At the end of the first induction phase of treatment, Kezia's hair finally began to fall out. She'd resisted so long! Such a shame – her hair was so beautiful, a crazy, wild mix of black mum, white dad. Losing your hair is a predictable side-effect of the chemotherapy. When chemotherapy stops, the hair will grow back – let's hope it grows back as wild and crazy!
She now started the second phase of treatment of Regimen C - what is called “Augmented BFM Consolidation”. First off, the rest of her hair fell out!
Augmented BFM Consolidation contrasts with the standard BFM Consolidation which is used in Regimen B (but not in Regimen A).
Two big differences – standard BFM doesn't use the drug Vincristine which is administered four times in the Augmented BFM or the Asparaginase administered twice. Secondly, there is a 2-3 week interval of administration of major chemotherapy drugs (Mecapturine – 6-MP, and Cytosine arabinoside – Ara-C) in the middle of the Augmented BFM phase.
Recently found an interestingpaperin the Journal of Clinical Oncology comparing standard BFM and Augmented BFM treatments for Slow Early Responders (SERs). One of the results was that 90.7% of SERs with T-cell ALL had a 4 year Event Free Survival (EFS i.e. no relapse) rate.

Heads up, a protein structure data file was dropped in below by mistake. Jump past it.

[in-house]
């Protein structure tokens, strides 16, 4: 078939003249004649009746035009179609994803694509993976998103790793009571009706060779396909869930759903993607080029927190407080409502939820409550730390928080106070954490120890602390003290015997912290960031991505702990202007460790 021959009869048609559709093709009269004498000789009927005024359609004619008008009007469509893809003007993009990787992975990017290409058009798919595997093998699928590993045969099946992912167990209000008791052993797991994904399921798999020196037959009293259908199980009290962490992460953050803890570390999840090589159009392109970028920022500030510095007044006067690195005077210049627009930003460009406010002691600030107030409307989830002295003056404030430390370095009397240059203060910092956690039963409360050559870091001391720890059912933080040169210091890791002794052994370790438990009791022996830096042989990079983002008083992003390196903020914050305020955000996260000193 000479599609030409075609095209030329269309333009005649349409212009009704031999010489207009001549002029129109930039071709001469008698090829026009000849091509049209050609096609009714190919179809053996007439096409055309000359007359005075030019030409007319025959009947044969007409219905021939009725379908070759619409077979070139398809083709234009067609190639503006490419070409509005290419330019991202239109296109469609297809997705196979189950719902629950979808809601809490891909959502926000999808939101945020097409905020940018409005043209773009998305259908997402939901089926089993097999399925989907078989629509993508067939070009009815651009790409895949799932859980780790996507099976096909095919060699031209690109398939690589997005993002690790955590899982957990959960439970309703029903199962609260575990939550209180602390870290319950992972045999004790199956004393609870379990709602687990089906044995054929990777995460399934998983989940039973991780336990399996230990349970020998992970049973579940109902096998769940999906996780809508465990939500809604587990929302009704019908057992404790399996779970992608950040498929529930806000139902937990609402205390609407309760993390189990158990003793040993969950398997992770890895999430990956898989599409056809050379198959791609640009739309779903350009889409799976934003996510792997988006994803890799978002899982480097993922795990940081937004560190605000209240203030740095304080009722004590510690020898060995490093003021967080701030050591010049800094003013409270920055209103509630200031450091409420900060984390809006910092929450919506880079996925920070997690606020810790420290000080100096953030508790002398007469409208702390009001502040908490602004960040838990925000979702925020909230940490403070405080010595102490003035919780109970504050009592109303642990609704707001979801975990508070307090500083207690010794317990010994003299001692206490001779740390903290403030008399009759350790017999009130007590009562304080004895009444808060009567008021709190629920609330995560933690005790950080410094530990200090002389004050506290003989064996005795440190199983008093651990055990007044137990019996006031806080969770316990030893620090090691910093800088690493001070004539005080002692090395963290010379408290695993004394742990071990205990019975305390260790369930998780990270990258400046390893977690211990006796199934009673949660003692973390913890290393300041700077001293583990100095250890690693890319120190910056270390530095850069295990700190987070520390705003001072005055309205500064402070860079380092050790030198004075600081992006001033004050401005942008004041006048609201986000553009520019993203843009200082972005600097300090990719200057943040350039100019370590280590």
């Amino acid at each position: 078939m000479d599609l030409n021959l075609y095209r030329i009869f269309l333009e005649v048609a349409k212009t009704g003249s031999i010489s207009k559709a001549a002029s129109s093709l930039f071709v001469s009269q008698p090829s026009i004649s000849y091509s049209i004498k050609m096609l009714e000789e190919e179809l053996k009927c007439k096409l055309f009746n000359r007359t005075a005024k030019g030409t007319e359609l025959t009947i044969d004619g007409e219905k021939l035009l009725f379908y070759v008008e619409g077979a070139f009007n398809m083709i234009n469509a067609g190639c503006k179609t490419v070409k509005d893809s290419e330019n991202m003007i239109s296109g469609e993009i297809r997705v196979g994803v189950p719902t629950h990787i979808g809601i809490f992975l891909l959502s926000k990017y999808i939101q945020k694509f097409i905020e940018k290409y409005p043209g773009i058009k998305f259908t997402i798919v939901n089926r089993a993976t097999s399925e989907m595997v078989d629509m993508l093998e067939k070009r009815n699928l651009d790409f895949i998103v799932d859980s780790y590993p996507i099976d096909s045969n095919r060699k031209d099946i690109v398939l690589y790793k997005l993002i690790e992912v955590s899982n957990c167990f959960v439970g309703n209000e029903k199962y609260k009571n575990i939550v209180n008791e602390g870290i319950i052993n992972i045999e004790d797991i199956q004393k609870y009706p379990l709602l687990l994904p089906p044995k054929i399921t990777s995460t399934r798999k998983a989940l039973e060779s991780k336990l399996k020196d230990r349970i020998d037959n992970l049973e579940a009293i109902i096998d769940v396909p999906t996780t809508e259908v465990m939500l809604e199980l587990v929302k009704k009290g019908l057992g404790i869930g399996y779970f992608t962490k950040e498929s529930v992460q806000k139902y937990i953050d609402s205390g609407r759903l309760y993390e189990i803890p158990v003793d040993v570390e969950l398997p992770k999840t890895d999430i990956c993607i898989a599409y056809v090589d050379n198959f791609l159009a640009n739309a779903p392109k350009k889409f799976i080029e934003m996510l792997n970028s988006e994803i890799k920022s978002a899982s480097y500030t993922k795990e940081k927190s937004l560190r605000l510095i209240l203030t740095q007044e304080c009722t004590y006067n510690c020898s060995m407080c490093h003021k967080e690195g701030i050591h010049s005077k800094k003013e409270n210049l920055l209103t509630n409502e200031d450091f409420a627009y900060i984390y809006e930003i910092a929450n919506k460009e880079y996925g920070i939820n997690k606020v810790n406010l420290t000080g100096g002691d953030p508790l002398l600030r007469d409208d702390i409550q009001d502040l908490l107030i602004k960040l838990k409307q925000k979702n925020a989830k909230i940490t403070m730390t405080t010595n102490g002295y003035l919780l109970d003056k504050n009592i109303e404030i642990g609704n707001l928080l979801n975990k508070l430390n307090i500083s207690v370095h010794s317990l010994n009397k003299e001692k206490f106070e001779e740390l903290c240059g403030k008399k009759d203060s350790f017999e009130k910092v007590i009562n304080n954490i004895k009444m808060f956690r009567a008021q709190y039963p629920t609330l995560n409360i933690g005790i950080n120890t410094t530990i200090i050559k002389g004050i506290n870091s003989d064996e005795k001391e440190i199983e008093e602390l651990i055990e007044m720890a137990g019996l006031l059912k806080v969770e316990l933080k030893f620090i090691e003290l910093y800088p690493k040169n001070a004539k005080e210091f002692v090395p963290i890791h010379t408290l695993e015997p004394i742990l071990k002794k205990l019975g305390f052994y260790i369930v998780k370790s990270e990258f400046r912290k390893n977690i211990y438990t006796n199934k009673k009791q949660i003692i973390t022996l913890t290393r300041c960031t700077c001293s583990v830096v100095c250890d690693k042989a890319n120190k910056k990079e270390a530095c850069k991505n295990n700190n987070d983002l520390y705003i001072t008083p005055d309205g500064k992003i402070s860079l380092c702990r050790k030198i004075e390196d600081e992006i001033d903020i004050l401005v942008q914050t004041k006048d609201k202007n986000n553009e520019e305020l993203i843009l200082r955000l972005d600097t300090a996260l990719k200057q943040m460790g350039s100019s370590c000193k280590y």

This obviously gives rise to cautious optimism.However, the end of our nightmare is so far down the line from here that I rarely think of a life without leukaemia – in fact, we will probably always live with it even with a four year EFS, what about a 10 year EFS?
During the entire treatment, regardless of regime, your child will receive an antibiotic, called Co-trimoxacole, at home on Saturdays and Sundays. As your child's white blood count is low and s/he has little protection against infection, this is thus a precautionary protection. It's euphemistically known as the “weekend medicine”.